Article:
Leadership is the art of influencing the thoughts, attitudes, behaviors, and choices of others. In that sense, anybody who is in sales is in a leadership role, trying to influence the thoughts, attitudes, behaviors, and choices of another person. And to some degree, we’re all involved in sales, in one form or another, every day of our lives.
The way we sell—or rather, the way we buy—has undergone an intriguing metamorphosis over the last five or six decades. It’s quite interesting to be aware of that evolution so as to understand a bit more about the leadership process as well.
Let’s start with the early days—in the 1950s and 1960s—where the salesperson was expected to be able to articulate the benefits of the product, to be able to overcome the prospect’s objections, and to be able to close the sale. The salesperson needed to have product knowledge and closing skills.
Later on, in the 1970s, Frank Watts, who at the time was working with the Wang Laboratories, developed “solution selling”, wherein the salesperson would engage the prospect in a process of questions and answers to help diagnose the essential needs of the prospect and offer the product as a solution to those needs.
Coming into 2000, Harvard Business School professor David Maister developed the idea of “trusted advisor”, which has become an overused phrase; nobody says “salesperson” anymore—everybody is a “trusted advisor”. But being a trusted advisor is not a simple matter. It can’t just occur through somebody declaring themselves as a trusted advisor. It’s a relationship that needs to develop, because a trusted advisor has to show authentic curiosity for the prospect’s deeper interests and needs and has a passion for solving them.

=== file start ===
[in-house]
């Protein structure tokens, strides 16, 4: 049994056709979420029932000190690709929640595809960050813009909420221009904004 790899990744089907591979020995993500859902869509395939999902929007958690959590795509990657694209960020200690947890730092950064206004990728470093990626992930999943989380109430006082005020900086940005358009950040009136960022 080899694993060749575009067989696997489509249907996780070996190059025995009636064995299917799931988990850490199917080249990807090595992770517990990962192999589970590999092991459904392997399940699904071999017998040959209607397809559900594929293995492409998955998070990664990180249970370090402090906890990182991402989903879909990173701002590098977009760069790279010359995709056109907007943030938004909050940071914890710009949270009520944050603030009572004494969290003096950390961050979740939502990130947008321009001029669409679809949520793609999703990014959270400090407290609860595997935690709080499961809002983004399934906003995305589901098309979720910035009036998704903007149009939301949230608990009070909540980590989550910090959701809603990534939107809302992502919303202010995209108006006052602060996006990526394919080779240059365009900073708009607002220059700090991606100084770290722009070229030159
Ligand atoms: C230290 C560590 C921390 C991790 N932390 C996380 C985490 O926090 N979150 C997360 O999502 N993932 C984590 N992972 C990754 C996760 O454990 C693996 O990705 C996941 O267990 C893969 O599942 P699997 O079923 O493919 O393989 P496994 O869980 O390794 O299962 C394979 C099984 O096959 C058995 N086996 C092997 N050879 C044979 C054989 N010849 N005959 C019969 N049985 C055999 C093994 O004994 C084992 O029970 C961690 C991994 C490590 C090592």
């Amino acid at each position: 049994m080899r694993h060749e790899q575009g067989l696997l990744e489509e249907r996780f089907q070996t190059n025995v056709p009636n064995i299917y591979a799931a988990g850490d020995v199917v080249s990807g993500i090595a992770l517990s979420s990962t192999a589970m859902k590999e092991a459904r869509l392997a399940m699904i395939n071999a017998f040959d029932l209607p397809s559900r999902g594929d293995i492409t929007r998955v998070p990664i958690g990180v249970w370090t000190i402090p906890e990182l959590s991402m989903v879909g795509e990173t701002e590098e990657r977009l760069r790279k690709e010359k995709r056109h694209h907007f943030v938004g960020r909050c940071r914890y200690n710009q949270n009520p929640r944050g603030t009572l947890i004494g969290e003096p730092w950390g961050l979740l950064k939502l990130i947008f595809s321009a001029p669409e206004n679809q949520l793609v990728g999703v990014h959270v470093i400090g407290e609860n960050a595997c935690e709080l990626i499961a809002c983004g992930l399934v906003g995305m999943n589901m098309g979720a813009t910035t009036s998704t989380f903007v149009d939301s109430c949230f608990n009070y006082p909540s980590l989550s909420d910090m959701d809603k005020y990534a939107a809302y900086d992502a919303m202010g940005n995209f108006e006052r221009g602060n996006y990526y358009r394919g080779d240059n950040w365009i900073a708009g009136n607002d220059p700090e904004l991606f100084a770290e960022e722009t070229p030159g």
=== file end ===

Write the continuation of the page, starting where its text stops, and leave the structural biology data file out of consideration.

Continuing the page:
Even later than that, coming into current times, Duane Sparks, the founder and chairman of The Sales Board, talks about a “partner in success”, wherein the salesperson is committed to the prospect’s success every single day, not just in the moments they are meeting. They are committed to every phase of the prospect’s operations and will look for any way to help. They understand the prospect’s world and the levers for the prospect’s success.
In the spectrum of moving from salesperson to solution sales to trusted advisor to partner in success, the biggest transformation is the one from solution sales to trusted advisor, because that is a movement, a change, a growth. This movement is not just about developing new process or skills—it’s about the individual salesperson being able to grow in stature and character, to be able to grow an intimate and trusting relationship with the prospect.
I wrote Lead by Greatness as an argument that character fuels success and as a methodology to help people develop, strengthen, and access the greatness of character that each of us has. I hope you have an opportunity to read it and use it, and I look forward to any comments or thoughts you have.